He returned to West Chester in 1887 for the unveiling of the 97th Regiment monument and visited with veterans and friends throughout his retirement. Therapy treatments for the ongoing pain from his injuries were taken at Hot Springs, Arkansas.
Galusha died October 1, 1916, at his home and was interred in the NationalCemetery, Philadelphia, Pennsylvania. A National Guard camp was named after him in 1909 and a memorial statue, designed by Charles Grafly and sculpted by Albert Laessle, was unveiled at 18th and Vine Streets, Philadelphia, on May 13, 1934.
In conclusion, Isaiah Price records Galusha not only as the youngest general, but as “the first officer mustered in and the last of the original officers to leave the service” during the Civil War. He served continuously over five years.
 There are discrepancies about Galusha’s birth year. Some put it at 1844. However, there is a letter in this collection (see Folder #5) in which he discusses his vote in the 1863 election. Since the second amendment of the Constitution stated that a man had to be 21 when he voted, that would place the birth year as 1842. Also, Galusha states in a document housed at the Chester County Archives that he was between four and five at the time of his mother’s death.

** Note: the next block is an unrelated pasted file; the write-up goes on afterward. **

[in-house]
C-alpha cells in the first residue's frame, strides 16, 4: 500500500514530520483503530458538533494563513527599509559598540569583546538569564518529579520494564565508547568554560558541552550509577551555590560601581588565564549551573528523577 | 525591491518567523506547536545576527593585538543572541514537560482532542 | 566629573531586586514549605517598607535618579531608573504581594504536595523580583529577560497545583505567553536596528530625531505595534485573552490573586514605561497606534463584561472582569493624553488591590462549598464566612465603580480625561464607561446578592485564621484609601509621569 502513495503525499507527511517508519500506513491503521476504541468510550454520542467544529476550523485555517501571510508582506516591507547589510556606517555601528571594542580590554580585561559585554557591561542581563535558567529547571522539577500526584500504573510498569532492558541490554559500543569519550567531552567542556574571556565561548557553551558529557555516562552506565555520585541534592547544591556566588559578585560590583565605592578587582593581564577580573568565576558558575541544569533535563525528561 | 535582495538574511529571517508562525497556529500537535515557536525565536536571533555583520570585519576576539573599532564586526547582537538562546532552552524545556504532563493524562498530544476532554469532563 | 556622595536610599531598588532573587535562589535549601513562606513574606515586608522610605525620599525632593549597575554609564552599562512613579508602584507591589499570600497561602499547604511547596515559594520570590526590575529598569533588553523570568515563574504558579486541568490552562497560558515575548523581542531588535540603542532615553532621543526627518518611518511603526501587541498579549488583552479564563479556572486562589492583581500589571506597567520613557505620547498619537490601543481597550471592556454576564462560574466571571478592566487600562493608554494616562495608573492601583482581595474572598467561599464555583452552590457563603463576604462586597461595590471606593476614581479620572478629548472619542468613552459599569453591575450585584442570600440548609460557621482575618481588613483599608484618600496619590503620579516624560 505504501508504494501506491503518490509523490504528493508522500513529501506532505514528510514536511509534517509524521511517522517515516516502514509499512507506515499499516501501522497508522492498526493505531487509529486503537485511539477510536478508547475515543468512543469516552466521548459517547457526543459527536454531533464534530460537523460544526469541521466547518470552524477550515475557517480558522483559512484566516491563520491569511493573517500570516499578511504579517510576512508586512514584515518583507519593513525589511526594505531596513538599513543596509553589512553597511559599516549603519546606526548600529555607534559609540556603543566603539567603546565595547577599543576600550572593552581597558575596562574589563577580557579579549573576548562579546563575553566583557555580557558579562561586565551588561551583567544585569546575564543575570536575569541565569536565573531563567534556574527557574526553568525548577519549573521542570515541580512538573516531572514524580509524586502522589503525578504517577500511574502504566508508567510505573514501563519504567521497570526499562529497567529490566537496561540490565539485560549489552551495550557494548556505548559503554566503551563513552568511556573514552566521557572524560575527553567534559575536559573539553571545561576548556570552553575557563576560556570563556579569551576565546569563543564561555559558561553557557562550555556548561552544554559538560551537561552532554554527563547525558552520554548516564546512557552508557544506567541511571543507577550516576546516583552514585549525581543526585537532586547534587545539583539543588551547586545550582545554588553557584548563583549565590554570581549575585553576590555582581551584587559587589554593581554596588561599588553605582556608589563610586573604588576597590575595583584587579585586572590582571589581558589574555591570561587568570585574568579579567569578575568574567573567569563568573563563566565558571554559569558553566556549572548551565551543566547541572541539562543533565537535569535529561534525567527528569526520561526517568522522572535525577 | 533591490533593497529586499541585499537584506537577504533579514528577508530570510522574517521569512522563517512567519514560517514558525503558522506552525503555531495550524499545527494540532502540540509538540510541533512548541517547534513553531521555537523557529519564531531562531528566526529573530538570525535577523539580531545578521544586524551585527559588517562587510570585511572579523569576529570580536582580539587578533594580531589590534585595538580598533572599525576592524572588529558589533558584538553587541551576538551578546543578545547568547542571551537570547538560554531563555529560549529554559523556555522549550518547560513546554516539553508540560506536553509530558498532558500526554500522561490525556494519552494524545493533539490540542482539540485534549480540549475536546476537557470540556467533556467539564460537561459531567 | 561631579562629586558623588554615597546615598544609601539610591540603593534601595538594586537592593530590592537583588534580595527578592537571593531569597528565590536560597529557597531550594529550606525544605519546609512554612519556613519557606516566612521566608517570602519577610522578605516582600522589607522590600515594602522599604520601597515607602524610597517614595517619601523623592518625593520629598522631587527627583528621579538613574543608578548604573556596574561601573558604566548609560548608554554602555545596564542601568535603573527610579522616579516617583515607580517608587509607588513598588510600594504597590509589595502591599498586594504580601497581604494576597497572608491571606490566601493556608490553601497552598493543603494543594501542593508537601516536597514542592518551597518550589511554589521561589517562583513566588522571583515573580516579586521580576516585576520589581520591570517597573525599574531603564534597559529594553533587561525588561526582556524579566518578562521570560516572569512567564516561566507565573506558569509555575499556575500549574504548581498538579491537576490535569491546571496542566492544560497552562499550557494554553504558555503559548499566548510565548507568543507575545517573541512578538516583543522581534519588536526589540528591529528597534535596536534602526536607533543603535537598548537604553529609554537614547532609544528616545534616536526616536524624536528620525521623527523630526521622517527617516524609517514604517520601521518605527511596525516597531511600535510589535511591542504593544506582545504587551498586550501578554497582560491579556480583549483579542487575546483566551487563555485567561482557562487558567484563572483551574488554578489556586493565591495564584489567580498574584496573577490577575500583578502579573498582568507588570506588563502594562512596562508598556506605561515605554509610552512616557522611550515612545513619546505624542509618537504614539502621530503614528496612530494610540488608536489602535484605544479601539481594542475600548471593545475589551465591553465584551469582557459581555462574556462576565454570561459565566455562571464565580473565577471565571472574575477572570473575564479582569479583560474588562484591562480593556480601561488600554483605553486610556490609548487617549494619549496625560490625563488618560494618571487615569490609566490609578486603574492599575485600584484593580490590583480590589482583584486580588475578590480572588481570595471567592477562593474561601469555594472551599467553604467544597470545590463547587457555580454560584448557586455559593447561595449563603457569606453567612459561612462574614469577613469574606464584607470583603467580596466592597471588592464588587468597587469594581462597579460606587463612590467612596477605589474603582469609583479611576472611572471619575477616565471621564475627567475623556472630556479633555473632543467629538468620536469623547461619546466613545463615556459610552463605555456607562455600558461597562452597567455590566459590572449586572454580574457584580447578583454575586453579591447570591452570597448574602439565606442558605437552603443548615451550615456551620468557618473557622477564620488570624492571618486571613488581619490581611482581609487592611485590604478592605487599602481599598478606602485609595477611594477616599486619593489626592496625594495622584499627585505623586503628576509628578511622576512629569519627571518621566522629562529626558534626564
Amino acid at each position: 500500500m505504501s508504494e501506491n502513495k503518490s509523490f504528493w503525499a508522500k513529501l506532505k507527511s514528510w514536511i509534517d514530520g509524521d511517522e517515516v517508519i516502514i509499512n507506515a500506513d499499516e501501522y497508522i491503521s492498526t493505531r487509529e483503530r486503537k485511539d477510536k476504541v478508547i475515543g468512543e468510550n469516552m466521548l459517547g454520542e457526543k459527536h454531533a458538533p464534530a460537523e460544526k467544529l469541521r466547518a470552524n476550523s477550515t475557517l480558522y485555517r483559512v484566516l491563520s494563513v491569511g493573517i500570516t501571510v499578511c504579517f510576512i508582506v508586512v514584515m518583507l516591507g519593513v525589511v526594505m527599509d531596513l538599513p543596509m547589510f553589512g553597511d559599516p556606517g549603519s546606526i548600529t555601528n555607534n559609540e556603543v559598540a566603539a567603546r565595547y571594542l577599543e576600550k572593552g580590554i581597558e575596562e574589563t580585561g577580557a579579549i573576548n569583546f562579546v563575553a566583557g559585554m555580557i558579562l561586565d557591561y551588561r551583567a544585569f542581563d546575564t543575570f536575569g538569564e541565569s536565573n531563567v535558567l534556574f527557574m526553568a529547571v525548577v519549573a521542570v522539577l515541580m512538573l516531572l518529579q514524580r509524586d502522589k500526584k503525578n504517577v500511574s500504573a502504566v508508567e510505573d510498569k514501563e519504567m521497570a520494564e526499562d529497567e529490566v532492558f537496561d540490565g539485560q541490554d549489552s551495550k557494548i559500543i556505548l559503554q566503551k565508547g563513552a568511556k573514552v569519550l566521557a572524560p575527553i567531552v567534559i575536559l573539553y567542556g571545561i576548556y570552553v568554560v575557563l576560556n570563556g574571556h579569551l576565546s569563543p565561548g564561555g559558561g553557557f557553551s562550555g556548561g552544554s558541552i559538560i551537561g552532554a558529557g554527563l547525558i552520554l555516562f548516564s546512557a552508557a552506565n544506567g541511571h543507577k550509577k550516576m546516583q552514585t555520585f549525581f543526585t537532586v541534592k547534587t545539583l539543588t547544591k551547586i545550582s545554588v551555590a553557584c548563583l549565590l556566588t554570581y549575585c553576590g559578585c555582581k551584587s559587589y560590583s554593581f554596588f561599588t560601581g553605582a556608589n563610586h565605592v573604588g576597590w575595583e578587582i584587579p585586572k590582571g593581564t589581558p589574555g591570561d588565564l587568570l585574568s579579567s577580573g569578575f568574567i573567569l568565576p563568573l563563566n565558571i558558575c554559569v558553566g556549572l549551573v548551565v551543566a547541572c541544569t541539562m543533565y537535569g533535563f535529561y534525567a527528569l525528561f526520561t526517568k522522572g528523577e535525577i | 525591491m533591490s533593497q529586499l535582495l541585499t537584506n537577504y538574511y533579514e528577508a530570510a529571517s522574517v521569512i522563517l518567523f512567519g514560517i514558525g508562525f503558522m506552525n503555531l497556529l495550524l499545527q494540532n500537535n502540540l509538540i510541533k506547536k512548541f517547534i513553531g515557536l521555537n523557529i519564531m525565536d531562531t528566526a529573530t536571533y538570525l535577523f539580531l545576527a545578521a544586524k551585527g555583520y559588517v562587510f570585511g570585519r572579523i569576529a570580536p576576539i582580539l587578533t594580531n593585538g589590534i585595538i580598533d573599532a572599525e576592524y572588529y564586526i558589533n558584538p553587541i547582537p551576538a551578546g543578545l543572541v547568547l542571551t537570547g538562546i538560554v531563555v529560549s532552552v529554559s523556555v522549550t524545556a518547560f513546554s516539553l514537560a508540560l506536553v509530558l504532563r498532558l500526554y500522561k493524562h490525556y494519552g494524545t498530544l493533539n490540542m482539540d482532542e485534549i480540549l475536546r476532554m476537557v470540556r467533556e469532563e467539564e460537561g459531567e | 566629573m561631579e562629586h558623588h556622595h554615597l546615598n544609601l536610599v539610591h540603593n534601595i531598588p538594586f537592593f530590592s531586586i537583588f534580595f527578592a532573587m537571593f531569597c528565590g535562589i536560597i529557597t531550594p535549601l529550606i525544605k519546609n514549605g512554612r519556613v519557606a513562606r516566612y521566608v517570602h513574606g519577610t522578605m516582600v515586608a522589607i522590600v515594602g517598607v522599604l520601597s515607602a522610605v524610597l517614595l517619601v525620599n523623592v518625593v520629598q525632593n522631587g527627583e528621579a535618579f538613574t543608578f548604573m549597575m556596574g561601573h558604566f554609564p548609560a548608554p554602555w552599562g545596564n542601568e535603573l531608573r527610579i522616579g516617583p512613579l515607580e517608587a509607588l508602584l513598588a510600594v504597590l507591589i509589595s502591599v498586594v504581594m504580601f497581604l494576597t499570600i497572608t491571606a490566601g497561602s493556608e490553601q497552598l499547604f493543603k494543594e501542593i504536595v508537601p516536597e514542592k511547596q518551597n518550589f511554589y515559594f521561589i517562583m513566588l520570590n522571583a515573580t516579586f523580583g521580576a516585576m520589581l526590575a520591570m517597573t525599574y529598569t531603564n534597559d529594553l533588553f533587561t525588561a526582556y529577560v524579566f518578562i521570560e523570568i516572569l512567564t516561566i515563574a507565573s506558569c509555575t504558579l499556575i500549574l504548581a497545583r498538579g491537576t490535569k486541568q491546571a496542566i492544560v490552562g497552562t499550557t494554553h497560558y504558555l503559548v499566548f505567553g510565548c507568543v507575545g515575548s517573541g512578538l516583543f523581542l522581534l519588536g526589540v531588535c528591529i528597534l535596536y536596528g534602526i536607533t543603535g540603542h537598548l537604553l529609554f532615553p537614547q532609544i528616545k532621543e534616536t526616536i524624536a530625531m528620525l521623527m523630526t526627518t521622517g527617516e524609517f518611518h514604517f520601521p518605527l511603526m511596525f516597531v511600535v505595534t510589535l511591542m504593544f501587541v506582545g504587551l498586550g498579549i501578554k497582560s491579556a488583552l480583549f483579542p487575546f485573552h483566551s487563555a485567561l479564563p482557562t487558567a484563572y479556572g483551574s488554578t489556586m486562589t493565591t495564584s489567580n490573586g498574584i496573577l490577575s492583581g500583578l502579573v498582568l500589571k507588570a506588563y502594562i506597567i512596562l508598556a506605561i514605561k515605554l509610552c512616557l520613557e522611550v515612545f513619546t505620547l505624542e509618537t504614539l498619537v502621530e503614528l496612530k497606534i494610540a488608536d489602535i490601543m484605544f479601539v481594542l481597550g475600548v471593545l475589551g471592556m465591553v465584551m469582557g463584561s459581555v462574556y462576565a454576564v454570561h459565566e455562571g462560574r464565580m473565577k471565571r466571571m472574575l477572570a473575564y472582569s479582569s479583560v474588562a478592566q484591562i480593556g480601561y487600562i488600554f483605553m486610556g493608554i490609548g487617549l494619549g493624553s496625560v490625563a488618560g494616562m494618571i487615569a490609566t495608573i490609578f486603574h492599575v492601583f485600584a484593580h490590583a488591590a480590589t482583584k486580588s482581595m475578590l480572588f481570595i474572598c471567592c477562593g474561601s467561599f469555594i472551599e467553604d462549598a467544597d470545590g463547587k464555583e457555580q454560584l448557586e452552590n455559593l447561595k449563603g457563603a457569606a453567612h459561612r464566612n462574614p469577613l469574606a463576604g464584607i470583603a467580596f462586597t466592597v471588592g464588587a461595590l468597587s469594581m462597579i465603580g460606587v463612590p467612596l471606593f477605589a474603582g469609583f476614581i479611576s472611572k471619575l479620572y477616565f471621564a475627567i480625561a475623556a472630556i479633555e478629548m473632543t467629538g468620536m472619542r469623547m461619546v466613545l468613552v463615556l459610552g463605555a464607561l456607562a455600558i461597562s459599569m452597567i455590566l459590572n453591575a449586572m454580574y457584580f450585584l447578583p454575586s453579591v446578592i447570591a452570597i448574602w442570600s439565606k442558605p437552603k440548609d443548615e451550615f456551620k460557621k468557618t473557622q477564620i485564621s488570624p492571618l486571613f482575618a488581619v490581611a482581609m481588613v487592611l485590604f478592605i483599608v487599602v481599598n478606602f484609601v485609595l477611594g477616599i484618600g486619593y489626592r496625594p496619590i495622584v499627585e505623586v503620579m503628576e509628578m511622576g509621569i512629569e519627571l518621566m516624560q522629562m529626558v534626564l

Munro-Fraser, J. P. History of Sonoma County. San Francisco. 1880. p. 341.
 Price, Isaiah. History of the 97th Regiment, PA Vol. Infantry. Phila. 1875. p.415.
 Ibid. p.425.
 CCHS Newspaper Clippings. October 22, 1908.
 Ibid. November 11, 1907.
 Letter. February 7, 1870. Ms. Coll. 175, Box 1, Folder 10.
 CCHS Newspaper Clippings. February 8, 1900.
 Thomson, W. W. Chester County and Its People.Chicago, 1898. p. 324.
 Price. p. 429.
The collection spans the years 1860 to1914 and contains Galusha Pennypacker’s personal correspondence.
The collection spans the years from 1860 to1914. It consists of personal correspondence, invitations and photographs.
The primary arrangement of the manuscripts is chronological and they are housed in acid-free folders and an acid-free box. The secondary arrangement is by author.
The documents were transferred from the general manuscript and letter collections at CCHS which used an alpha-numeric cataloging system and are still marked accordingly. This allows for in-house cross-referencing between the two systems.
– Guide to Civil War manuscripts at CCHC.